- During the day, having obtained a permit for the last part of the climb to the top of the volcano.
- Without permit option 1: In 2 days by sleeping at the Altavista refuge (you will have to book the night) then by climbing to the top for sunrise (so passing before 9am)
- Without permit option 2: In 1 day by doing all the night ascent to reach the top for sunrise.
As for us, we climbed to the top of the Teide twice, hiking at night from the Montaña Blanca car park. But we will still describe for you all the different options below.
Hiking Teide by night in 1 day
It is the most flexible option but it is also the most difficult of the 3 (since we go up and down in 1 day). By going up at night, you will not need the permit or to book a night at the Altavista refuge (the refuge is often full several weeks in advance). This is clearly the best option if you want to avoid booking your hike weeks in advance and adapt to the weather.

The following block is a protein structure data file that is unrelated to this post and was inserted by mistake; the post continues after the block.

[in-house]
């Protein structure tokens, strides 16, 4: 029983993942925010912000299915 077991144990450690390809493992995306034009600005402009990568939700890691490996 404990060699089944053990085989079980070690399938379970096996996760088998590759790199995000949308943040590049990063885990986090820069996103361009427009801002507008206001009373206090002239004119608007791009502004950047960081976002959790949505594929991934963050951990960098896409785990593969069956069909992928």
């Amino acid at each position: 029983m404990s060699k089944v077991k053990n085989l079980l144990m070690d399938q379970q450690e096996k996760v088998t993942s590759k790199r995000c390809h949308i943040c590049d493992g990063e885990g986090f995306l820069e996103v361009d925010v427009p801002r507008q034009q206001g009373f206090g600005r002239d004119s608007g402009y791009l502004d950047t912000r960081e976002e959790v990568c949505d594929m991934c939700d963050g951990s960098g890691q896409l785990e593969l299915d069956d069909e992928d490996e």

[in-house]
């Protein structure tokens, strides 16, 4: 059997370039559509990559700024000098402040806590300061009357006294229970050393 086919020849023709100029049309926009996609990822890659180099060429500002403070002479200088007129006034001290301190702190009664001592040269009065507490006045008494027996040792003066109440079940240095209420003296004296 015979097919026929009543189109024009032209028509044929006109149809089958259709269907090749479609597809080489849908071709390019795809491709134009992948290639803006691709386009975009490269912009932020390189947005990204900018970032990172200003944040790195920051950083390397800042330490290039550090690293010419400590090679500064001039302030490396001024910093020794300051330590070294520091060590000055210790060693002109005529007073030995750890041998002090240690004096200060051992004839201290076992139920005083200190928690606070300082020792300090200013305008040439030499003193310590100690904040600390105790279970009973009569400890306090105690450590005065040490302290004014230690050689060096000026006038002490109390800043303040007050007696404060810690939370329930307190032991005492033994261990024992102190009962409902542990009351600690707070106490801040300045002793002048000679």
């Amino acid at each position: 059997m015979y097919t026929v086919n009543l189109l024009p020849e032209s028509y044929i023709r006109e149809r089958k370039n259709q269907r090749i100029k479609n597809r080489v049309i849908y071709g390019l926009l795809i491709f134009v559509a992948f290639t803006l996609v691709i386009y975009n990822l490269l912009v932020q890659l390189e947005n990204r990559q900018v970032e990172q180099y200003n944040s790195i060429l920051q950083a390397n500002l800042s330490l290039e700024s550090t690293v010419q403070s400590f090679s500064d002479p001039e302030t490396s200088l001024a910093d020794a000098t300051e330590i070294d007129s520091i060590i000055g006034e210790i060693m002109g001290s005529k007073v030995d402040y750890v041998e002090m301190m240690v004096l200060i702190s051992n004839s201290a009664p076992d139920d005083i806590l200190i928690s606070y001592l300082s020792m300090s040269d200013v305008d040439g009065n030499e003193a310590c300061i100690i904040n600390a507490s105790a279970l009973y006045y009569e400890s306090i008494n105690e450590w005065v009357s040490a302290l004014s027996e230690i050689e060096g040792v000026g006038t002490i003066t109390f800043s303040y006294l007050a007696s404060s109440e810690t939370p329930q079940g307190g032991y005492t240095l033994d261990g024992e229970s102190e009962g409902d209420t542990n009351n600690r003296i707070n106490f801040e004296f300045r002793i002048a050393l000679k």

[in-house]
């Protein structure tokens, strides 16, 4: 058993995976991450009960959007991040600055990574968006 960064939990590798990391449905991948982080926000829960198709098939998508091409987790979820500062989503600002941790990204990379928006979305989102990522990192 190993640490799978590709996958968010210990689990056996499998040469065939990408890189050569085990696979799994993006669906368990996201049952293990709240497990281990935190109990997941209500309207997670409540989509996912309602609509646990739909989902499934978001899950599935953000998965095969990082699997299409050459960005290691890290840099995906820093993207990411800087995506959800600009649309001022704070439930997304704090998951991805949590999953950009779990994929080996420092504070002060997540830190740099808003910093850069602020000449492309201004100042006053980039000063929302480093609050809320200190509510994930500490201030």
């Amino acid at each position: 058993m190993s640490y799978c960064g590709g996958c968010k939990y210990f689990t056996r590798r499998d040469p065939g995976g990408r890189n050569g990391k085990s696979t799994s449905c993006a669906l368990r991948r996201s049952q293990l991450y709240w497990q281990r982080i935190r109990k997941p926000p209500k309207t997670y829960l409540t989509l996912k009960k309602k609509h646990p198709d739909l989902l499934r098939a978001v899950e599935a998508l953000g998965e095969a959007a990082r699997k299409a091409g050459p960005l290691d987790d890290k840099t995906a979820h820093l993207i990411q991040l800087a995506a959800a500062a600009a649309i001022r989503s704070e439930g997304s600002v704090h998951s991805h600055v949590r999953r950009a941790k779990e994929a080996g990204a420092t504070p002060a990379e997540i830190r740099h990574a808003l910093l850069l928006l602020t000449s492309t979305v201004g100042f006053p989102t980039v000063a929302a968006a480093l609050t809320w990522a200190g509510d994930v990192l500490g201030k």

As I told you, we always chose to go up at night because there was never any room at the Altavista refuge and we also wanted to be sure to go up in good weather. But I can reassure you right away, going up to the Teide by night is not as difficult as it seems. Basically you just need to have a headlamp in addition to the usual equipment and follow the path which is super well marked.
The departure time will depend on your physical condition. For example, when I went up for the first time with 2 friends who were in better shape than me, we left at 4am from the Montaña Blanca car park and arrived at the top around 7am. On the other hand, the 2nd time we went up with friends from our coliving who were a little less used to this kind of hiking and we left at 2:30 in the morning from the parking lot.